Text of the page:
Don’t Blame the Nazis: The Alt-Right Has an American Past


Clive Irving


If they raise their right arms and chant “Hail Trump” (carefully avoiding the Heil) are they really Nazis?

It’s springtime for people like Richard Spencer’s odious column of avowed alt-right racists, who felt that they could openly make the salute at a Washington, D.C., meeting. Although by any account they are at the outer limits of neo-fascist hate mongering they reflect a new energy as hate crimes flourish across America.

But we should exercise extreme care when invoking the Nazi connection. It’s just too simple to resort to German history when instead we should be looking at American history. This stuff has happened here before. Once put in the context of American rather than European history the comparisons are more instructive—and more alarming.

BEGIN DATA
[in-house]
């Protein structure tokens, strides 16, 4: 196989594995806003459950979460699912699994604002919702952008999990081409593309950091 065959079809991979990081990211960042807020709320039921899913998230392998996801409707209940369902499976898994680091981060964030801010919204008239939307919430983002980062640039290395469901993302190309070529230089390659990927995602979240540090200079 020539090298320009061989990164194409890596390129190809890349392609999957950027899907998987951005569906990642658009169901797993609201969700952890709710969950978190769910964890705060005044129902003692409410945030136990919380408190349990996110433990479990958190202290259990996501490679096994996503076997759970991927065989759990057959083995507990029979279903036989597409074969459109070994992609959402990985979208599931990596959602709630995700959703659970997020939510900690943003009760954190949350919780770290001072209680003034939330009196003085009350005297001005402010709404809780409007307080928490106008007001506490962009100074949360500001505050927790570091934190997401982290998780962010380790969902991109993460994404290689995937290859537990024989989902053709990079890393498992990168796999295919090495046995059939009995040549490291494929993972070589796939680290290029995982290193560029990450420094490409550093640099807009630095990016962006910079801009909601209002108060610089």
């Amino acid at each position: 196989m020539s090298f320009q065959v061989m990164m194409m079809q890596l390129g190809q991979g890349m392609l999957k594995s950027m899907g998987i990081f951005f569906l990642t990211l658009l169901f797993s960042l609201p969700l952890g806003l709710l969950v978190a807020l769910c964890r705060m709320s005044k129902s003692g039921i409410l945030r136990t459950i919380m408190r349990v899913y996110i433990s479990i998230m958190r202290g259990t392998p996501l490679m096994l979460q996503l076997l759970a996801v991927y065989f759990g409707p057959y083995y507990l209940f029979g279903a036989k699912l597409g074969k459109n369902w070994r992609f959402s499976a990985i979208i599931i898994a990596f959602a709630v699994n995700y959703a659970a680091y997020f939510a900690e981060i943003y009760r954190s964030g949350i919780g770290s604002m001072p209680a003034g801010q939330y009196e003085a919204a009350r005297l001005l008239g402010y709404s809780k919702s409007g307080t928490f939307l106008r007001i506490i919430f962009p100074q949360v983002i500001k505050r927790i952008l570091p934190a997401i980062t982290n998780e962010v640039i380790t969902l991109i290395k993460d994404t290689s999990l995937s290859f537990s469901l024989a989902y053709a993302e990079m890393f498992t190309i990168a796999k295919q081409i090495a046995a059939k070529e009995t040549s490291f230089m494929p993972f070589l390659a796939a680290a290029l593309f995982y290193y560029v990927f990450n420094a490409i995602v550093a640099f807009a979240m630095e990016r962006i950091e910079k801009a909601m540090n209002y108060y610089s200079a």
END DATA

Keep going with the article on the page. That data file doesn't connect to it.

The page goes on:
In 1936, as the Nazis consolidated their total grip on Germany, the Nazi philosophy and insignia, including the Hitler salute, were promoted and paraded here by the German American Bund. The Bund had training camps in several states and attempted to reconcile their anti-Semitism with patriotism by declaring that George Washington had been a fascist.

Some 20,000 supporters attended a rally at Madison Square Garden in 1939 where the leader, Fritz Julius Kuhn, called the New Deal the Jew Deal. There were clashes between anti-Bund protesters and Bund storm troopers.

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